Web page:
4 Tutorials that teach Correlation and Causation
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Correlation and Causation
Common Core: S.ID.9

Correlation and Causation


This lesson will introduce the connection between correlation and causality.

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Introduction to Statistics

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What's Covered

This tutorial is going to talk about correlation versus causation. You will learn about:

  1. Correlation and causation
  2. Lurking variables
  3. Coincidence

1. Correlation and causation

Correlation and causation are not the same thing.

Terms to Know


A phenomenon whereby an increase in one variable directly leads to an increase or decrease in another variable.


A statistic which measures the strength and direction of the linear association between two quantitative variables.

However, it's often tempting to say that two well-correlated variables have what we call a "causal" link between the two. There are a variety of explanations:

  • It could be that well-correlated variables don't have a situation where the explanatory variable causes the response.
  • There could be something called a "lurking variable" behind the scene that causes an increase or decrease in one or both of them.
  • It could just be that you got the association reversed.

So let's look at some examples:

In many families where parents left the light on in their infant's room as they slept, the infant developed nearsightedness. This is an actually studied scenario, where researchers noticed that there was a positive relationship between sleeping with the light on and having nearsightedness. Therefore, researchers concluded that sleeping with the light on might cause nearsightedness. Is this conclusion correct?

Upon follow-up studies, this conclusion was shown to be incorrect. The nearsightedness of the children was genetic, and was therefore caused by their parents' nearsightedness, not by sleeping in a room with the light on.

In fact, the parents' nearsightedness caused them to leave the light on in the child's room so that the parents could see. So the nearsightedness of the child and the light being left on were both due to the lurking variable of their parents' nearsightedness. It wasn't the light that caused the child's nearsightedness.

2. Lurking Variables

Consider this example: as ice cream sales increase, so do the number of drowning deaths. Conclusion: eating ice cream causes drowning. So if you look at the different months with ice cream sales and the same number of months with the number of drowning deaths that occur, was your mother right? Should you not go swimming after eating ice cream because it's dangerous for you? Well, not really.

Both of ice cream sales and drownings happen to increase with higher temperatures:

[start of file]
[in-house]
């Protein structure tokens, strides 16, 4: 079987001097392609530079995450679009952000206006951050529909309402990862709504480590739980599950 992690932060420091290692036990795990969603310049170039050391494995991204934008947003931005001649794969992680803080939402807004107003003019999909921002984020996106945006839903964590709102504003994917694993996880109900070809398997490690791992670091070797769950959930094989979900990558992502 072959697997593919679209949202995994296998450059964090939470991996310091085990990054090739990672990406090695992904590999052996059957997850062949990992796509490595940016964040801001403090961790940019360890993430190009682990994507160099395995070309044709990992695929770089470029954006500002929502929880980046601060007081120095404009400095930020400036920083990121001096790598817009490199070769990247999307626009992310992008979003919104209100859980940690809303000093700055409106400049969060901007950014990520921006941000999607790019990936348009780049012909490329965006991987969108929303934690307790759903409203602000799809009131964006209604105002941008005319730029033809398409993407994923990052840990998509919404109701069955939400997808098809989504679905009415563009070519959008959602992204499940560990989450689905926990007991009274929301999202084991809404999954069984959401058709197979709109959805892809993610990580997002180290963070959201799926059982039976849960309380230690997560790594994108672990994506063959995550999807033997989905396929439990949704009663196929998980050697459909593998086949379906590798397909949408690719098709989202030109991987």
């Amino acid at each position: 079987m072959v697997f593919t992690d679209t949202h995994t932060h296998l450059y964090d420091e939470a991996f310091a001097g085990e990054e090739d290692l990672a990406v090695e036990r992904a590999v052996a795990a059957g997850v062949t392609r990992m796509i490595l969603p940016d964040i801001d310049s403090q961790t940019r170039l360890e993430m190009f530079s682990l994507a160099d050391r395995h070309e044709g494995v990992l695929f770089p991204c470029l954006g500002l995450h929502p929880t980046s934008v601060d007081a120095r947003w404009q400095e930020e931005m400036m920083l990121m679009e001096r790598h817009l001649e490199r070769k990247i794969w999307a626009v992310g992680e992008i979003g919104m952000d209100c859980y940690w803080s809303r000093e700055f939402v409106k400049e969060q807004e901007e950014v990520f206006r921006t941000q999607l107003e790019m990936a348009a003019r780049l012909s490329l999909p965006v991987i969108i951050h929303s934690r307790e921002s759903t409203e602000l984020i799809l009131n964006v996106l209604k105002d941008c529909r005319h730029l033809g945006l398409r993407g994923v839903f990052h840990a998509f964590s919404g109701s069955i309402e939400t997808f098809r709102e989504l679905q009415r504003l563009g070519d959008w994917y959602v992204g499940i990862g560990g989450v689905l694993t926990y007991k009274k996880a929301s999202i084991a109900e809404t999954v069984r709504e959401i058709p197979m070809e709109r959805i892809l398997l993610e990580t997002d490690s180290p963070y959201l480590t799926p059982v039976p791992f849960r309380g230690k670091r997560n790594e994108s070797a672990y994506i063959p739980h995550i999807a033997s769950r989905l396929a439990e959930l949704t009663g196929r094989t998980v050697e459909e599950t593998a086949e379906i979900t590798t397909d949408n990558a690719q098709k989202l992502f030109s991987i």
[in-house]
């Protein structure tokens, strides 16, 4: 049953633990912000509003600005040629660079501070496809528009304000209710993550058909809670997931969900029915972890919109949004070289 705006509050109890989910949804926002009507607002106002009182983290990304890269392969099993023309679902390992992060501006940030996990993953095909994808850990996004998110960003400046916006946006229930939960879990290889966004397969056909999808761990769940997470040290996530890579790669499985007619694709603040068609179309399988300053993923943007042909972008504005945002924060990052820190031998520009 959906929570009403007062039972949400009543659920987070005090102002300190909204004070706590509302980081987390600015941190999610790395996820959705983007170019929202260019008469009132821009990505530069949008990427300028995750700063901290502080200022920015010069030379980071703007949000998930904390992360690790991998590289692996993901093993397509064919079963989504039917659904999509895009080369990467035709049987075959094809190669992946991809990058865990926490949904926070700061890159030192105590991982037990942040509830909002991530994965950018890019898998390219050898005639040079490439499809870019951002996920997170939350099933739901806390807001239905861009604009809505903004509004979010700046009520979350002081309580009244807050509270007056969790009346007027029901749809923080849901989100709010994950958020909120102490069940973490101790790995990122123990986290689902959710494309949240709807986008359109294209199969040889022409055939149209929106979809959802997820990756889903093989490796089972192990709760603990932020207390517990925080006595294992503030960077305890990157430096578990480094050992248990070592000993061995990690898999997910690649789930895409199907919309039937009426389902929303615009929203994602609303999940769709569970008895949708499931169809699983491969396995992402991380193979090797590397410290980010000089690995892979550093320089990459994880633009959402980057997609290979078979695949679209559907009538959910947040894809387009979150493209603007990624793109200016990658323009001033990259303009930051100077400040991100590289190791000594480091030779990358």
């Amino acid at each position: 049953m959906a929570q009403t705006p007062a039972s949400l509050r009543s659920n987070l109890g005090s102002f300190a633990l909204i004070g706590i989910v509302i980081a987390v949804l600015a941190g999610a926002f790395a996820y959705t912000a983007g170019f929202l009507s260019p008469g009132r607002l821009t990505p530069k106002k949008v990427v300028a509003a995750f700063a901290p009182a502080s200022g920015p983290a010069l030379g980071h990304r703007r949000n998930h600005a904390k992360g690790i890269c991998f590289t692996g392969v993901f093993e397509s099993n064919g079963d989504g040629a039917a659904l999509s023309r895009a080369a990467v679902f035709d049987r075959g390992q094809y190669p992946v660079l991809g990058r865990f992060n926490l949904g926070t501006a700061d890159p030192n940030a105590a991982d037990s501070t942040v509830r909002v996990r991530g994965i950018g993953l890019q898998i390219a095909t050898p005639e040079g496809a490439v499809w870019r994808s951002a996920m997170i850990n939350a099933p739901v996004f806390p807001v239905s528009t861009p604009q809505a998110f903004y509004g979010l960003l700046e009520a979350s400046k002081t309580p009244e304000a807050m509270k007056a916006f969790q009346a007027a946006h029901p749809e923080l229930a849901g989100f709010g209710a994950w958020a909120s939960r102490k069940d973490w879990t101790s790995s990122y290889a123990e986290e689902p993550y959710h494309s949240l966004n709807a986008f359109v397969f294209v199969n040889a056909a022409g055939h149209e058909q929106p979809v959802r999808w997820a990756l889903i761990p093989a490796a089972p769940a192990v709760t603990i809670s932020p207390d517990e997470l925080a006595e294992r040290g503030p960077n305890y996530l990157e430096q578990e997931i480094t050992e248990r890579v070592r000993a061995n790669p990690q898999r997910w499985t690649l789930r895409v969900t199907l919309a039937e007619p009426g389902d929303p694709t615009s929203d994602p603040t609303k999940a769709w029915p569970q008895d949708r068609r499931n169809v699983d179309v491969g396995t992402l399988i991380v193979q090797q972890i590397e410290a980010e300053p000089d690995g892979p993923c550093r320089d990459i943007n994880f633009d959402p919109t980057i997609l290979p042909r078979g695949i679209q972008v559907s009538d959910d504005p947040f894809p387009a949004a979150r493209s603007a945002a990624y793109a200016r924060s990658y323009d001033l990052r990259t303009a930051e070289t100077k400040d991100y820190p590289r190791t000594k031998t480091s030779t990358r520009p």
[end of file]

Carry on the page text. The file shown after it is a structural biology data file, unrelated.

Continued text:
• As the summer months go on, more people consume ice cream because it's warmer and they want to cool off.
  • They also want to cool off by going to the beach and the pools in the summer.
  • A higher volume of people attending those beaches and pools will sadly cause the number of people that drown to go up, as well.

Just as in the case of the nearsightedness and sleeping with the light on, there's a lurking variable behind the scenes causing the increase in both ice cream sales and drowning. It's not the increase in ice cream that causes the drowning, nor does the drowning cause an increase in ice cream sales. They're both increased by the higher temperatures.

Try It

As the number of firefighters at a fire increases, so does the damage the fire causes. As you increase the number of firefighters, the damage of the fire increases, as well. What conclusion is correct:

    1. Sending firefighters is counterproductive because they only increase the size of the fire.
    2. As the size of the fire increases, more firefighters need to be sent.

The first is option is pretty obviously a ludicrous conclusion to draw. In fact, the true association is just the other way around. So the association is reversed. It is cause-and-effect. But it's reversed. It's a severe fire that causes the firefighters to arrive, not the other way around.

3. Coincidence

There doesn't always have to be an explanation for the relationship between two events. It's possible that two variables might be very well-correlated but the correlation is simply a coincidence. Therefore, the best way to prove cause-and-effect is with a controlled experiment where the explanatory variable is administered to one group and withheld from the other.

If the experiment follows the basic experimental design principles of control, randomization, and replication, the experiment can, in fact, prove a cause-and-effect relationship. It can give the best evidence for causation.


Sometimes two variables will be related because one causes the other, whereas other times they will be very well-correlated but the association isn't what we call "causal"; this is the difference between correlation and causation. In many cases, there's a lurking variable, something behind the scenes, that's causing an increase or decrease in both variables, or maybe a decrease in one and an increase in the other. Finally, sometimes there appears to be a relationship between two variables, but it is only a coincidence. Thus, the most valid way to prove causation is with a controlled, randomized experiment. However, strong evidence for causation can be made with an observational study.

Thank you and good luck!


  • Correlation

    A statistic which measures the strength and direction of the linear association between two quantitative variables.

  • Causation/Cause-and-Effect

    A phenomenon whereby an increase in one variable directly leads to an increase or decrease in another variable.